Plant Cell Reports

, Volume 32, Issue 10, pp 1491–1502

Elucidating hormonal/ROS networks during seed germination: insights and perspectives


  • Pedro Diaz-Vivancos
    • Group of Fruit Biotechnology, Department of Plant BreedingCEBAS-CSIC
  • Gregorio Barba-Espín
    • Group of Fruit Biotechnology, Department of Plant BreedingCEBAS-CSIC
    • Enzyme and Protein Chemistry, Department of Systems BiologyTechnical University of Denmark
    • Group of Fruit Biotechnology, Department of Plant BreedingCEBAS-CSIC

DOI: 10.1007/s00299-013-1473-7

Cite this article as:
Diaz-Vivancos, P., Barba-Espín, G. & Hernández, J.A. Plant Cell Rep (2013) 32: 1491. doi:10.1007/s00299-013-1473-7


While authors have traditionally emphasized the deleterious effects of reactive oxygen species (ROS) on seed biology, their role as signaling molecules during seed dormancy alleviation and germination is now the focus of many studies around the world. Over the last few years, studies using “-omics” technologies together with physiological and biochemical approaches have revealed that seed germination is a very complex process that depends on multiple biochemical and molecular variables. The pivotal role of phytohormones in promoting germination now appears to be interdependent with ROS metabolism, involving mitogen-activated protein kinase cascade activation, gene expression and post-translational protein modifications. This review is, thus, an attempt to summarize the new discoveries involving ROS and seed germination. The study of these interactions may supply markers of seed quality that might eventually be used in breeding programs to improve crop yields.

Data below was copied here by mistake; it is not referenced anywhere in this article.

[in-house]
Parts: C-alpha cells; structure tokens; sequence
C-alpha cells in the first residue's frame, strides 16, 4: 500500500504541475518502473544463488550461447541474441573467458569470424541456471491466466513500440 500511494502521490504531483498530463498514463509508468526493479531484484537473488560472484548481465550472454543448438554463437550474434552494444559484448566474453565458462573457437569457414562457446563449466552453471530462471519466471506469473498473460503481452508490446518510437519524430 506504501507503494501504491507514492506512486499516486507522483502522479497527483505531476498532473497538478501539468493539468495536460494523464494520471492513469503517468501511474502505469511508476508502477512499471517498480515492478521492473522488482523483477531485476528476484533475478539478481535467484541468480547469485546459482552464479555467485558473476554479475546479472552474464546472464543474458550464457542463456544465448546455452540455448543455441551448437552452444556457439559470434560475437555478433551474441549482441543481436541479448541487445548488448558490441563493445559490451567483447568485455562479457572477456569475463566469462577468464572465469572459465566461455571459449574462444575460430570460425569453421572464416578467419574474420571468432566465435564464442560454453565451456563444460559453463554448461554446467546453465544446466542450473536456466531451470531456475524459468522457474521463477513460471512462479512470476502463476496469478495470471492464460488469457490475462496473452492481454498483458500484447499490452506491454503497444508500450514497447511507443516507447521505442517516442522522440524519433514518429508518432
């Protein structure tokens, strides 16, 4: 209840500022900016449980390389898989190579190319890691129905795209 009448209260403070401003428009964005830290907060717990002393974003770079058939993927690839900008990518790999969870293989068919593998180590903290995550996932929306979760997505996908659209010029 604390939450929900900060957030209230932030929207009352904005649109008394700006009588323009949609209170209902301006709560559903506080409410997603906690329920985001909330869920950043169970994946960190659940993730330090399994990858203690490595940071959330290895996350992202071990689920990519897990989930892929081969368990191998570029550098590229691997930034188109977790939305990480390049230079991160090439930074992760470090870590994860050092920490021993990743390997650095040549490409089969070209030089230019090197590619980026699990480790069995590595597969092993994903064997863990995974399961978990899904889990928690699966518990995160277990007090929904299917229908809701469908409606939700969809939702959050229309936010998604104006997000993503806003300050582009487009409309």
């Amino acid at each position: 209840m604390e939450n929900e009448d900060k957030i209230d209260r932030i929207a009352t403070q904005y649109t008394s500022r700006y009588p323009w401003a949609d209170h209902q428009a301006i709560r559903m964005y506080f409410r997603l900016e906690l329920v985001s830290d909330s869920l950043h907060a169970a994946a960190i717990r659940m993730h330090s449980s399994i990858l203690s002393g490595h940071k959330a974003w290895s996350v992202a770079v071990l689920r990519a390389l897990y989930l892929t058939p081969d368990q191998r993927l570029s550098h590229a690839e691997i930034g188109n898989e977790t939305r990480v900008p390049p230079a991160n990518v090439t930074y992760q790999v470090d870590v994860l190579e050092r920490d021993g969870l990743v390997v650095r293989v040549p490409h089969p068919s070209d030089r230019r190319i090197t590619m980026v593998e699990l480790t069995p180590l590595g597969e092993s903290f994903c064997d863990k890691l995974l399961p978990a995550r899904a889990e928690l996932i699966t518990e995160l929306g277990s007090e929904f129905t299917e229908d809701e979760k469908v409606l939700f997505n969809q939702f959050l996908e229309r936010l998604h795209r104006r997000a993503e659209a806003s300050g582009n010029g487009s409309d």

Antioxidative metabolism Germination Plant hormones ROS signaling Seed proteome

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© Springer-Verlag Berlin Heidelberg 2013